Their wages have been flat after adjusting for inflation. In the late 1960s, the 20% of families right in the middle were earning almost their full share of the pie: they had 17.5% of total income. Their share has been falling steadily ever since. Now, that 20% is earning just 14.6% of all income. Meanwhile, the top 5% captured a growing share, going from 17% in the late 1960s to 22% today.
The housing bubble was the last chance most middle-class families saw for grasping the brass ring. Working hard didn't pay off. Investing in the stock market was a sucker's bet. But the housing bubble allowed middle-class families to dream again and more importantly to keep spending as if they were getting a big fat raise every year.
I don't think we've quite grasped how much the bubble distorted the economy in the Oughts, and how much it continues to distort it today. We're still paying the bills from that binge.
During the last expansion from 2003 to 2007, according to an analysis by Fed economists, American homeowners took $2.3 trillion in equity out of their homes through cash-out refinancing and home-equity loans, and they spent about $1.3 trillion of it on cars, boats, vacations, flat-screen televisions and shoes for the kids.
All that spending circulated through the economy, creating millions of jobs here and in China, where they make those TVs and shoes.
During that period, the economy grew at an annual average rate of 2.7%, which is about typical for our economy. But growth would have been closer to 2% if we hadn't had a housing bubble; if we hadn't had the extra consumption financed by the bubble and if we hadn't built millions of surplus homes. That's a huge difference. At 2.7%, the economy can create a significant number of jobs. But 2% is stagnation, not even keeping pace with population growth and productivity improvements.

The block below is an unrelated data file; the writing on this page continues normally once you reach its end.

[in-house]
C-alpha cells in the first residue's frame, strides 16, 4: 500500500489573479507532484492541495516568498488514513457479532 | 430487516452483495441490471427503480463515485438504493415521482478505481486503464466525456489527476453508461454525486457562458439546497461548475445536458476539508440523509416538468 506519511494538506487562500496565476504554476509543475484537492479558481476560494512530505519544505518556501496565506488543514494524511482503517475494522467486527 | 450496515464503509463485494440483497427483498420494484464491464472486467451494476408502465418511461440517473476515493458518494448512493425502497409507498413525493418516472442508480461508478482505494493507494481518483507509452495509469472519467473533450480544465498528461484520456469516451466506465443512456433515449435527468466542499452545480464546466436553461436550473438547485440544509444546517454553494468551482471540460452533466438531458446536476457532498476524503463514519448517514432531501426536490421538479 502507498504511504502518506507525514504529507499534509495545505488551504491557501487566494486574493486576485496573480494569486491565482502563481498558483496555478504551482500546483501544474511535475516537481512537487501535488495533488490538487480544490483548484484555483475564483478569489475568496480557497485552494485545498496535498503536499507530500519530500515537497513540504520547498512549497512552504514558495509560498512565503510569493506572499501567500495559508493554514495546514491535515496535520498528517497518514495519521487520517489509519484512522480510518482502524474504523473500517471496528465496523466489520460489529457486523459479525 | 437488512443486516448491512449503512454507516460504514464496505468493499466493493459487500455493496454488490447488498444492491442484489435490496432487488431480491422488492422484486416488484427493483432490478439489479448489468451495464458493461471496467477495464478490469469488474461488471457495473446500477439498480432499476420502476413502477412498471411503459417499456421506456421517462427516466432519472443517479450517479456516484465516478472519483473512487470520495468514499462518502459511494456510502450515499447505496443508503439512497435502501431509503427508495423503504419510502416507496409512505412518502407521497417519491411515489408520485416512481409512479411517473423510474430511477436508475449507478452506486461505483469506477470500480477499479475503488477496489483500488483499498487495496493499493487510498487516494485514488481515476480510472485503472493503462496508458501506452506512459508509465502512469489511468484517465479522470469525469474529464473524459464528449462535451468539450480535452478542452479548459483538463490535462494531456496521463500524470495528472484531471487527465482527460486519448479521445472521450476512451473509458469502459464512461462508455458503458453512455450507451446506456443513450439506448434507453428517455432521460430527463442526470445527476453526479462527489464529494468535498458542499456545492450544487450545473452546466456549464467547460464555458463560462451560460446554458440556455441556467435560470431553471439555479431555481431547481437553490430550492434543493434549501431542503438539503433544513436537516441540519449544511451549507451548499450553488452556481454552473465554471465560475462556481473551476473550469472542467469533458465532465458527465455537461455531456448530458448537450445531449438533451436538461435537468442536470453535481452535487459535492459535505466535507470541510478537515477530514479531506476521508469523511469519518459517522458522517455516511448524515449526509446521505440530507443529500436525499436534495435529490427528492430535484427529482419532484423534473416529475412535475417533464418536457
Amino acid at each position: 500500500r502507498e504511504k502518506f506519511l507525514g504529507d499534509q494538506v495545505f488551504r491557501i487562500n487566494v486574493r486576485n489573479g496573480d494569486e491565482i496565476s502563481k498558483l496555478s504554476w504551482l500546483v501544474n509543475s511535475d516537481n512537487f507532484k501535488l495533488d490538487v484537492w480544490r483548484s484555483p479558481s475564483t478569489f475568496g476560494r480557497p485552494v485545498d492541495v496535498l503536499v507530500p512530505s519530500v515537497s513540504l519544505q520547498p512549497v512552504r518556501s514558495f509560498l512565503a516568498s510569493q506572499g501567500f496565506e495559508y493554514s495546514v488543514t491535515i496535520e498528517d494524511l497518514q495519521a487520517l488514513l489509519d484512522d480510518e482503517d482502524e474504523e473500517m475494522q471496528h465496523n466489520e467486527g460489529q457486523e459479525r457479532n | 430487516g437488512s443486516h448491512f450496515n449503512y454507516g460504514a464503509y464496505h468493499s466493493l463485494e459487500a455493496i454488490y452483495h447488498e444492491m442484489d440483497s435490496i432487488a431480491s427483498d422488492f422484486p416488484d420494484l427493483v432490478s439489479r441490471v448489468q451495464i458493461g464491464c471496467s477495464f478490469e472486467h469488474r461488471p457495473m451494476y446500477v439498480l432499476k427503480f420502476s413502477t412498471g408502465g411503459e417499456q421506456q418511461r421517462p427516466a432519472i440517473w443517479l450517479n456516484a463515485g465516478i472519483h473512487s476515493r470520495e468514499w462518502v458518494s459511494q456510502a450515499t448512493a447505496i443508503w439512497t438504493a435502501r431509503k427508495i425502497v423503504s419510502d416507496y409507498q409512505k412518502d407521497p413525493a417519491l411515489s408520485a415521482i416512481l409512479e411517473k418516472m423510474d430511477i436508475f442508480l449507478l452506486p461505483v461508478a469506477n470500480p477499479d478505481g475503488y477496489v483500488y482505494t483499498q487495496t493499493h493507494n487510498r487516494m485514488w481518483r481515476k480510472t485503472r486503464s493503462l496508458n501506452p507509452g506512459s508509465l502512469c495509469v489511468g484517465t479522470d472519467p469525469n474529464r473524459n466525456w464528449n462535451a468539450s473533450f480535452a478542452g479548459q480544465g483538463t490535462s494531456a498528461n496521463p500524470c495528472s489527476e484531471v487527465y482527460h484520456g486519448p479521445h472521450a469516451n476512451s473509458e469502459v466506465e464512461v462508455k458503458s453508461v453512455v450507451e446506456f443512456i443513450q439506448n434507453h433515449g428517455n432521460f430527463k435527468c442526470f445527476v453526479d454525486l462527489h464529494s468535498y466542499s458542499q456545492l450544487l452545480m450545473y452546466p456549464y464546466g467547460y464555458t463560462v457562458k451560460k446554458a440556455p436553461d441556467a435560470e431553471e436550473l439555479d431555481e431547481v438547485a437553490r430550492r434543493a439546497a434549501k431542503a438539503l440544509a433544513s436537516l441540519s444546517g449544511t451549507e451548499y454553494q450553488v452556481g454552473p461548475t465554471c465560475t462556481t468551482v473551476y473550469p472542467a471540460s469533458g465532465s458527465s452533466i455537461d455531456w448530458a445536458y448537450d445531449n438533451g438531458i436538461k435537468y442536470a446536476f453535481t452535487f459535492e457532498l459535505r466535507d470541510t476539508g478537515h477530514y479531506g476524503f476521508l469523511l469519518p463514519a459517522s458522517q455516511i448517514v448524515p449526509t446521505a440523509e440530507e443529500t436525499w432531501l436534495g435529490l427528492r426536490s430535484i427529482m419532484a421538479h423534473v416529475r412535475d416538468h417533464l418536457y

Now that the bubble has burst, homeowners are putting money INTO their homes, not taking it out. The impulse to pay down the mortgage and the credit card is reducing the amount of money we're spending on other things. Since 2007, instead of taking $2 trillion out of their house, homeowners have put $1.3 trillion into them.
You think that might be having an impact on consumer spending?
Even with trillions in debt being paid off or written off, very little progress has been made in deleveraging. The debt-to-disposable income ratio has slipped from 130% at the height of the bubble to 115%, but that's still far more than the 90% recorded in 2000 or the 80% of 1989 or the 60% of 1976. No one knows how far it needs to fall before American families are comfortable with how much they owe.
The slow growth in the economy is no mystery: Most families don't have any extra money to spend. It will take a long time for the middle class to rebuild its wealth, especially if we don't find some work.
The crazy thing is that our leaders aren't even talking about this crisis. With the upper classes prospering and global markets booming, they don't need the U.S. middle class any more. The market is up, profits are soaring, and the corporate jet is fueled and ready for takeoff.
And if the middle class can't buy bread? Let them eat cake.
Rex Nutting is a columnist and MarketWatch's international commentary editor, based in Washington.